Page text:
News/San Francisco

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In the year 2025, a massive earthquake, dubbed 'The Big One' by residents, rocked the San Andreas Faultline and destroyed wide swathes of land within California. The aftershocks spread into other nearby faults, causing auxilliary damage and millions of displaced, injured survivors to lose their homes. Fissures, floods, riots, and fires caused chaos across the Golden State. Major highways and infrastructure went first, making recovery efforts incredibly difficult and causing the survivors of the catastrophe to be stranded without food or clean water. From Los Angeles to San Francisco, terror and screams filled the smoky nights for weeks. Many of the metropolitan areas surrounding the San Francisco Bay were destroyed and engulfed in fire, including San Jose and its surrounding areas, leaving few if any survivors. Sacramento, despite surviving, never fully recovered and has been nicknamed 'Rubble City'.

San Francisco had slightly more luck. Much of the city's infrastructure and homes weren't irreparably damaged, but the city itself was split in half by the force of the Big One, leaving a deep volcanic fissure in the wake of the cataclysm, where bits of lava lingered at the bottom and ate away at the slowly melting husks of now foundation-less buildings that fell into the chasm. Despite this, scientists say that the fissure itself, now dubbed the 'Frisco Fissure' is what saved the city, as it released the explosive pressure that decimated so many other places in California. Relief efforts coming from Washington State and Oregon were the first to arrive to San Francisco nearly a week later, and they did so by sea. For decades, the US Government and foreign interests did their best to clean up the mess in the San Francisco Bay area. Soon, private construction companies came in and began to make a fortune on the recovery efforts. Despite the criminal racketeering, gang-related crime, and utter devastation all around them, the area formerly named San Francisco was densely populated with workers that used state of the art technology to excavate the ruins state-wide, but focused most of their work on rebuilding close to home. In 2058, the area is mostly rebuilt and renamed 'New Frisco' by its residents.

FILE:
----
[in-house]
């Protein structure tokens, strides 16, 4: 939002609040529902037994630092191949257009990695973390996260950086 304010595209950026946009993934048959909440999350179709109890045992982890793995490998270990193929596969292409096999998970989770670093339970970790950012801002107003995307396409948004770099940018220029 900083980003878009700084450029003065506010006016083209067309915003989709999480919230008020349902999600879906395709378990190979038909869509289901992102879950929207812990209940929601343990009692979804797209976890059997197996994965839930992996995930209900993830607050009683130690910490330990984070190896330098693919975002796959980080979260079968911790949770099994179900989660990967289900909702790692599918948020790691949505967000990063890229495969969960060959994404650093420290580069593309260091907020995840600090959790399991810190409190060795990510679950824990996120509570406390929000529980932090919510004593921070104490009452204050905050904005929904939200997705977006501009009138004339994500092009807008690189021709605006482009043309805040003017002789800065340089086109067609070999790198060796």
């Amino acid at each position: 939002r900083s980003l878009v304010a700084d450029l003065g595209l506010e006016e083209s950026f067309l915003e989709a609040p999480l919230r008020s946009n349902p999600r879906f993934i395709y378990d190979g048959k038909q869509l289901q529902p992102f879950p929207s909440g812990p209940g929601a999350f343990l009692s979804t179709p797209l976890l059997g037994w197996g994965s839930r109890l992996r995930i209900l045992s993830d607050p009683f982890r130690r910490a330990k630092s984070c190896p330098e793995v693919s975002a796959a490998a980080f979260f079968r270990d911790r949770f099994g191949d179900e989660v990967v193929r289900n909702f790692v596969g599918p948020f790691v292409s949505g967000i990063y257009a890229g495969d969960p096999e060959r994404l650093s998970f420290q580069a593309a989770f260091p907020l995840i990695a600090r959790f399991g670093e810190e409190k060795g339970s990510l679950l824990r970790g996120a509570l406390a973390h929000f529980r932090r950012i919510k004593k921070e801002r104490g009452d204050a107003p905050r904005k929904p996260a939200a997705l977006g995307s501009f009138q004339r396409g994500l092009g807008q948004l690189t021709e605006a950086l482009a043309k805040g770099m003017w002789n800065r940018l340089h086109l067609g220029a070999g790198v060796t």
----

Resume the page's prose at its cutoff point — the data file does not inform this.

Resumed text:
Since then, over a hundred years have passed. The city has become the second most densely populated metropolitan area in North America after New York City on the East Coast. It is a dirty, overcrowded city with traffic and radiation problems, where prostitutes, gangers, and slumlords rub shoulders with famous artists, celebrities, and corrupt politicians. The pretty colors that the buildings are painted do little to hide the danger that lurks around the corners of East New Frisco, the more damaged of the two halves. Make no mistake, however - the West Side is just as corrupt and dangerous as the East Side, but for different reasons. The New Frisco Renaissance in 2165 made New Frisco to be one of the most forward thinking places on Earth, and most of its political powerhouse resides on the West Side, funded by corporate interests that would prefer to stay out of the city. Separating the two is the Frisco Fissure, whose lava flows daily beneath the three bridges that lead across it. In the end, the culture and art has won out, serving to make this Californian melting pot into one of the most popular places to live, despite the inherent dangers in doing so.